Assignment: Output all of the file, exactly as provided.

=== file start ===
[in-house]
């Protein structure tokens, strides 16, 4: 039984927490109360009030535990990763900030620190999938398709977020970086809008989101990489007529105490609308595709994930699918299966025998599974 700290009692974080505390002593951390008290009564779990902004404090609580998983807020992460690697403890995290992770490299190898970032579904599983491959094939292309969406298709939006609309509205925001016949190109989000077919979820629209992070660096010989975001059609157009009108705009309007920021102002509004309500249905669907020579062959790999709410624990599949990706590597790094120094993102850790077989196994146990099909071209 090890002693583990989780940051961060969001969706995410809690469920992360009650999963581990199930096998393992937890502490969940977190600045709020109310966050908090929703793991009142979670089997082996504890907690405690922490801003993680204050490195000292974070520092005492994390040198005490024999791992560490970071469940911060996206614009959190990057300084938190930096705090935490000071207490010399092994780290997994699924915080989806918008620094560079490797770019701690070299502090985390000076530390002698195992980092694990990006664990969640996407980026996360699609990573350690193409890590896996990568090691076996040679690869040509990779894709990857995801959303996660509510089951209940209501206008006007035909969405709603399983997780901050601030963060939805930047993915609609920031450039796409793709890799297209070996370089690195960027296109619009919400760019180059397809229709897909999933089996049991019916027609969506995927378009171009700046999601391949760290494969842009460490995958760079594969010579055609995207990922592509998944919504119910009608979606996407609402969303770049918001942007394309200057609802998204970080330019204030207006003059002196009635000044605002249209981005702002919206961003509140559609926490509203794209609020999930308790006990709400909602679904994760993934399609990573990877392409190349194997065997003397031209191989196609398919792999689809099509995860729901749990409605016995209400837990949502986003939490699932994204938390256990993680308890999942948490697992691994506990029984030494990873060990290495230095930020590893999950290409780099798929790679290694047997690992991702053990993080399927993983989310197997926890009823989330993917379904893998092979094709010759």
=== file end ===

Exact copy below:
[in-house]
């Protein structure tokens, strides 16, 4: 039984927490109360009030535990990763900030620190999938398709977020970086809008989101990489007529105490609308595709994930699918299966025998599974 700290009692974080505390002593951390008290009564779990902004404090609580998983807020992460690697403890995290992770490299190898970032579904599983491959094939292309969406298709939006609309509205925001016949190109989000077919979820629209992070660096010989975001059609157009009108705009309007920021102002509004309500249905669907020579062959790999709410624990599949990706590597790094120094993102850790077989196994146990099909071209 090890002693583990989780940051961060969001969706995410809690469920992360009650999963581990199930096998393992937890502490969940977190600045709020109310966050908090929703793991009142979670089997082996504890907690405690922490801003993680204050490195000292974070520092005492994390040198005490024999791992560490970071469940911060996206614009959190990057300084938190930096705090935490000071207490010399092994780290997994699924915080989806918008620094560079490797770019701690070299502090985390000076530390002698195992980092694990990006664990969640996407980026996360699609990573350690193409890590896996990568090691076996040679690869040509990779894709990857995801959303996660509510089951209940209501206008006007035909969405709603399983997780901050601030963060939805930047993915609609920031450039796409793709890799297209070996370089690195960027296109619009919400760019180059397809229709897909999933089996049991019916027609969506995927378009171009700046999601391949760290494969842009460490995958760079594969010579055609995207990922592509998944919504119910009608979606996407609402969303770049918001942007394309200057609802998204970080330019204030207006003059002196009635000044605002249209981005702002919206961003509140559609926490509203794209609020999930308790006990709400909602679904994760993934399609990573990877392409190349194997065997003397031209191989196609398919792999689809099509995860729901749990409605016995209400837990949502986003939490699932994204938390256990993680308890999942948490697992691994506990029984030494990873060990290495230095930020590893999950290409780099798929790679290694047997690992991702053990993080399927993983989310197997926890009823989330993917379904893998092979094709010759």